What is the Court Hearing Where the Defendant is Formally Charged with a Crime and Enters a Plea?
There are countless courtroom dramas on TV and Netflix, like the recent adaptation of the O.J. Simpson case. These programs often focus on criminal trials for dramatic purposes, which creates an exciting story, but doesn’t give an accurate depiction of the process before trial. In real life, there are multiple hearings before a trial ever begins, each with a different purpose. Salt Lake City DUI lawyer Darwin Overson explains the initial stages of the criminal court process in Utah, with a special focus on the stages at which the defendant is notified of the charges and enters a plea.
When in Utah’s Court Process is a Defendant Notified of the Charges Against Them?
Movies and TV shows are meant to entertain, so they’re allowed to stretch the truth and bend reality. However, if you’re looking for factual information, Hollywood isn’t a great source to turn to. Films often make it seem as though criminal charges are all about trials, but in reality, there’s much more to the court process. A case never goes straight from arrest to trial, because there are some important questions, procedures, and preparations that need to be dealt with first.
To give one example, the defendant is going to need to be notified of the charges before trial takes place. There’s a big difference between assault, aggravated assault, assault against school employees, and assault against police officers – and that’s only one example. There are numerous crimes in the Utah Criminal Code – some of which, like “mayhem,” are completely unfamiliar to most people – and each has unique, specific definitions and penalties.
So how and when will the defendant be notified? The answer depends on whether the charge involves a felony or misdemeanor offense.
If the defendant has been charged with committing a misdemeanor, he or she will be notified at a hearing known as the arraignment. At the arraignment, the judge will read the defendant something called the “information,” which is a form filed by the prosecutor describing the offense the defendant has been accused of. Arraignment is the first stage of the Utah criminal court process when the charges involve a misdemeanor crime.
If the defendant has been charged with committing a felony, he or she will be notified of the charges at a hearing called the first appearance, which is not part of the court process in misdemeanor cases. In either situation, notification is one of the very first steps in the court process, regardless of whether it occurs at a first appearance (for felonies) or arraignment (for misdemeanors).
Keep in mind that prosecutors are the only people who can file charges. The victim of an alleged crime can notify the police, but after that point, it is up to a prosecutor to determine whether the case should be pursued, and if so, whether it should be charged as a felony or misdemeanor. There are some offenses that can be charged as either, while other offenses are always felonies or always misdemeanors. A charge can sometimes be reduced to a lesser offense, but that does not occur until plea bargaining, which takes place later in the process.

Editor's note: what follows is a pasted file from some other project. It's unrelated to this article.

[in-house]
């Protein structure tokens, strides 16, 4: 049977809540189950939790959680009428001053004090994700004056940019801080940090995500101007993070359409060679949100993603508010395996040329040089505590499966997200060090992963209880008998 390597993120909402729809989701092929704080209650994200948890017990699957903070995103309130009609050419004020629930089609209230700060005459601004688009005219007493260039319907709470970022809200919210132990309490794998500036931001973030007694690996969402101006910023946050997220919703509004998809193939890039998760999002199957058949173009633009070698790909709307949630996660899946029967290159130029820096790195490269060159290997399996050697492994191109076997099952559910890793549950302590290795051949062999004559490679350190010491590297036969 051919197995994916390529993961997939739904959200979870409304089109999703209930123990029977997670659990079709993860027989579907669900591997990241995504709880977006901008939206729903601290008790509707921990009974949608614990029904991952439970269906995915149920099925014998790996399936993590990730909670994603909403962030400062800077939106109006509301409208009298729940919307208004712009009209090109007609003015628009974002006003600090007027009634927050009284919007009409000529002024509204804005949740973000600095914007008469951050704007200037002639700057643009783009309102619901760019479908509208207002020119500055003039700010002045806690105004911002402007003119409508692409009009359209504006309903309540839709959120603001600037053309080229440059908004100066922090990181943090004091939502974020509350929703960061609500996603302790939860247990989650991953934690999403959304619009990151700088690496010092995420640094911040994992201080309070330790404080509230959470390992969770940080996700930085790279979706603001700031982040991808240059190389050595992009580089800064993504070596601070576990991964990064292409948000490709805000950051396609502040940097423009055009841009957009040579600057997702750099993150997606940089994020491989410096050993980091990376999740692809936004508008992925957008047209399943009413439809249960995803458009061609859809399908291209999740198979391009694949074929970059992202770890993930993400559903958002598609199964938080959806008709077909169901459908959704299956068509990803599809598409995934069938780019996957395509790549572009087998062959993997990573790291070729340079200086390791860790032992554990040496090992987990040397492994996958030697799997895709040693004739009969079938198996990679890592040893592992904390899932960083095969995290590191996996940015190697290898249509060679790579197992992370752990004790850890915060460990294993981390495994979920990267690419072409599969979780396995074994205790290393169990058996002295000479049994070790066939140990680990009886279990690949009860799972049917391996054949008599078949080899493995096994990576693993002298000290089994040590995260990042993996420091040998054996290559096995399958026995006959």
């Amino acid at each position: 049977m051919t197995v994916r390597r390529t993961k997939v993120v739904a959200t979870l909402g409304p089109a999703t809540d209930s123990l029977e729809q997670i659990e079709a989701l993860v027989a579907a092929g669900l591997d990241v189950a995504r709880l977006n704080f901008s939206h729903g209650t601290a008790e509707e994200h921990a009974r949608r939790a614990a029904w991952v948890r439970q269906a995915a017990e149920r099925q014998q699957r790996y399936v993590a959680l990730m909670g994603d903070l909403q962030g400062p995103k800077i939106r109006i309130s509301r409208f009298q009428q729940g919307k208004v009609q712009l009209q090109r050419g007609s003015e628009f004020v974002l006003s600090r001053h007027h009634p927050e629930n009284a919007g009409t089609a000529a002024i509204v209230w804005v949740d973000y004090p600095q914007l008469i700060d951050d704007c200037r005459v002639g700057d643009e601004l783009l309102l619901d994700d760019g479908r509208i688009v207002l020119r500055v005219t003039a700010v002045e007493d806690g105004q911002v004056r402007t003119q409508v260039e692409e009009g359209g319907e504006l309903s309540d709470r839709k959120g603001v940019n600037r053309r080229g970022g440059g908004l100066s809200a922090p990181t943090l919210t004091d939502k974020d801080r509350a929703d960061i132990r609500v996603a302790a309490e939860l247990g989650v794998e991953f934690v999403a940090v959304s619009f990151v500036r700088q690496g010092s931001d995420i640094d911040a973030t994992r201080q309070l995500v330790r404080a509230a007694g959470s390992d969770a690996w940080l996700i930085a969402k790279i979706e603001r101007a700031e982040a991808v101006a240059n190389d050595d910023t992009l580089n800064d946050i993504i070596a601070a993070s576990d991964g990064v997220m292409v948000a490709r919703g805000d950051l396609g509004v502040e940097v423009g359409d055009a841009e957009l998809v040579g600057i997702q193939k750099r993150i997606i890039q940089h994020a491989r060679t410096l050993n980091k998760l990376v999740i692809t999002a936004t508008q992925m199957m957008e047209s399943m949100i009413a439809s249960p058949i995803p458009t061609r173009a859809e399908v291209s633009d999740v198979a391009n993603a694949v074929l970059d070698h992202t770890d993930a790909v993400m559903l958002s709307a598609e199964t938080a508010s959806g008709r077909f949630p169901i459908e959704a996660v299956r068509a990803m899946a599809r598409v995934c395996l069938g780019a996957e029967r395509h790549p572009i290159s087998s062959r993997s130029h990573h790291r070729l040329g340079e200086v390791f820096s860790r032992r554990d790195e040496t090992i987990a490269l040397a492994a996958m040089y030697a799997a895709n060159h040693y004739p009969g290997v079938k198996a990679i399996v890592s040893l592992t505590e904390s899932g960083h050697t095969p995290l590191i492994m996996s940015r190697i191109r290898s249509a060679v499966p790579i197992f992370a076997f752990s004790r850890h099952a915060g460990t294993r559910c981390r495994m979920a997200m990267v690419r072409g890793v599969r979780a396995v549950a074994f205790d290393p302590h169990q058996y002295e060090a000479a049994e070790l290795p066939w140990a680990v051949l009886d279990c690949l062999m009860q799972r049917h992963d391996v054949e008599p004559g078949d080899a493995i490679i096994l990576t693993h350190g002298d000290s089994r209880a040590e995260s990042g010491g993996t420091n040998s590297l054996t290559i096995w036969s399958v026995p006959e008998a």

When Does a Defendant Enter a Plea in a Felony or Misdemeanor Case?
So far, we know that arraignments deal with misdemeanors, while first appearances deal with felonies. However, there’s another important difference between these two types of hearings: the plea.
Defendants who have been charged with misdemeanors are required to enter a plea at their arraignment. The plea is usually “guilty” or “not guilty,” but occasionally, a defendant will either plead “no contest” or enter what’s called an Alford plea. Alford pleas and pleas of no contest share two features in common: neither involve an admission of guilt, and both are sometimes rejected by judges.
Defendants who have been charged with felonies do not enter a plea at their first appearance. Instead, a few other steps come first:
- In addition to notifying the defendant of their charges at the first appearance, the court sets a date for a second hearing, which is called the preliminary hearing.
- At the preliminary hearing, the court reviews the evidence to determine whether there is probable cause to believe the defendant could be guilty, and therefore, to continue with the case. A preliminary hearing can have one of two outcomes:
- If there is no probable cause to show that (1) a crime occurred, and (2) the defendant may have committed the crime, the judge will dismiss the case
- If there is probable cause, the defendant will be scheduled for arraignment, where he or she will enter a plea.
In short, defendants in felony and misdemeanor cases both enter pleas at arraignment, but felony cases have a few extra steps preceding the arraignment. In a felony case, the process goes:
- First Appearance – The defendant is notified of the charges.
- Preliminary Hearing – Probable cause is reviewed.
- Arraignment – The defendant enters a plea.
In a misdemeanor case, the defendant goes straight to arraignment without having a first appearance or preliminary hearing beforehand.
Trust a Salt Lake City Criminal Defense Attorney with Your Case
If you or a loved one has been charged with a crime in Utah, you need an experienced Salt Lake City criminal defense lawyer on your side. To speak to a Park City criminal defense lawyer, West Jordan criminal defense lawyer, or West Valley City criminal defense attorney, contact the law offices of Overson Law at (801) 758-2287 for a free legal consultation.